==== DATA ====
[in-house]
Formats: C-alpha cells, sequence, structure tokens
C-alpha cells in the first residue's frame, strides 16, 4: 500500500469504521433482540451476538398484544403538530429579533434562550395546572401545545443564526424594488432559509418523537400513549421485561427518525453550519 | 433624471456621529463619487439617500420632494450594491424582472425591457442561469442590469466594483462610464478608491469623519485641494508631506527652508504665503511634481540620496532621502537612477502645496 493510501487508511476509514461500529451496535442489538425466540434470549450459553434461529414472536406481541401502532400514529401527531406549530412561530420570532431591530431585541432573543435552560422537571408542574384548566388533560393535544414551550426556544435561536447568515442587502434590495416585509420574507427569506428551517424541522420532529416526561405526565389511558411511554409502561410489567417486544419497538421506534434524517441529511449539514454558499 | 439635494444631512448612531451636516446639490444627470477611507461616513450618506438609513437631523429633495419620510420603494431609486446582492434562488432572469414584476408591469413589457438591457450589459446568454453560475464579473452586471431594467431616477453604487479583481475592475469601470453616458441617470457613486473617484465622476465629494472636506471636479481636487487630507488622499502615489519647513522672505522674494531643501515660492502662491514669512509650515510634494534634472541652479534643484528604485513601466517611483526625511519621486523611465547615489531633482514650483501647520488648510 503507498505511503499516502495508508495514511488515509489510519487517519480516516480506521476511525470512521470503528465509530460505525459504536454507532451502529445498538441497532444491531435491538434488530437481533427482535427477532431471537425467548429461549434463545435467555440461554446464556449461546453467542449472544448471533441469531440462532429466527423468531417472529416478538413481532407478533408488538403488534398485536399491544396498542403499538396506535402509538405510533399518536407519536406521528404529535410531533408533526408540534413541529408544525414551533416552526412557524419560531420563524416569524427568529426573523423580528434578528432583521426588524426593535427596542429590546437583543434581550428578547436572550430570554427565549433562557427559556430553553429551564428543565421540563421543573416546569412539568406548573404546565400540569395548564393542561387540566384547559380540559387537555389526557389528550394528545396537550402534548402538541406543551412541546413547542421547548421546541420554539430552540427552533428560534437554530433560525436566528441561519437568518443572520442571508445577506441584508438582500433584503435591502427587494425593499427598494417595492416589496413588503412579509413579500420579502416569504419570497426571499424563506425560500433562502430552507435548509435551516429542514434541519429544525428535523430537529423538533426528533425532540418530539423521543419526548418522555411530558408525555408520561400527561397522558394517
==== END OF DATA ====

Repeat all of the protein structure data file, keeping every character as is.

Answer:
[in-house]
Formats: C-alpha cells, sequence, structure tokens
C-alpha cells in the first residue's frame, strides 16, 4: 500500500469504521433482540451476538398484544403538530429579533434562550395546572401545545443564526424594488432559509418523537400513549421485561427518525453550519 | 433624471456621529463619487439617500420632494450594491424582472425591457442561469442590469466594483462610464478608491469623519485641494508631506527652508504665503511634481540620496532621502537612477502645496 493510501487508511476509514461500529451496535442489538425466540434470549450459553434461529414472536406481541401502532400514529401527531406549530412561530420570532431591530431585541432573543435552560422537571408542574384548566388533560393535544414551550426556544435561536447568515442587502434590495416585509420574507427569506428551517424541522420532529416526561405526565389511558411511554409502561410489567417486544419497538421506534434524517441529511449539514454558499 | 439635494444631512448612531451636516446639490444627470477611507461616513450618506438609513437631523429633495419620510420603494431609486446582492434562488432572469414584476408591469413589457438591457450589459446568454453560475464579473452586471431594467431616477453604487479583481475592475469601470453616458441617470457613486473617484465622476465629494472636506471636479481636487487630507488622499502615489519647513522672505522674494531643501515660492502662491514669512509650515510634494534634472541652479534643484528604485513601466517611483526625511519621486523611465547615489531633482514650483501647520488648510 503507498505511503499516502495508508495514511488515509489510519487517519480516516480506521476511525470512521470503528465509530460505525459504536454507532451502529445498538441497532444491531435491538434488530437481533427482535427477532431471537425467548429461549434463545435467555440461554446464556449461546453467542449472544448471533441469531440462532429466527423468531417472529416478538413481532407478533408488538403488534398485536399491544396498542403499538396506535402509538405510533399518536407519536406521528404529535410531533408533526408540534413541529408544525414551533416552526412557524419560531420563524416569524427568529426573523423580528434578528432583521426588524426593535427596542429590546437583543434581550428578547436572550430570554427565549433562557427559556430553553429551564428543565421540563421543573416546569412539568406548573404546565400540569395548564393542561387540566384547559380540559387537555389526557389528550394528545396537550402534548402538541406543551412541546413547542421547548421546541420554539430552540427552533428560534437554530433560525436566528441561519437568518443572520442571508445577506441584508438582500433584503435591502427587494425593499427598494417595492416589496413588503412579509413579500420579502416569504419570497426571499424563506425560500433562502430552507435548509435551516429542514434541519429544525428535523430537529423538533426528533425532540418530539423521543419526548418522555411530558408525555408520561400527561397522558394517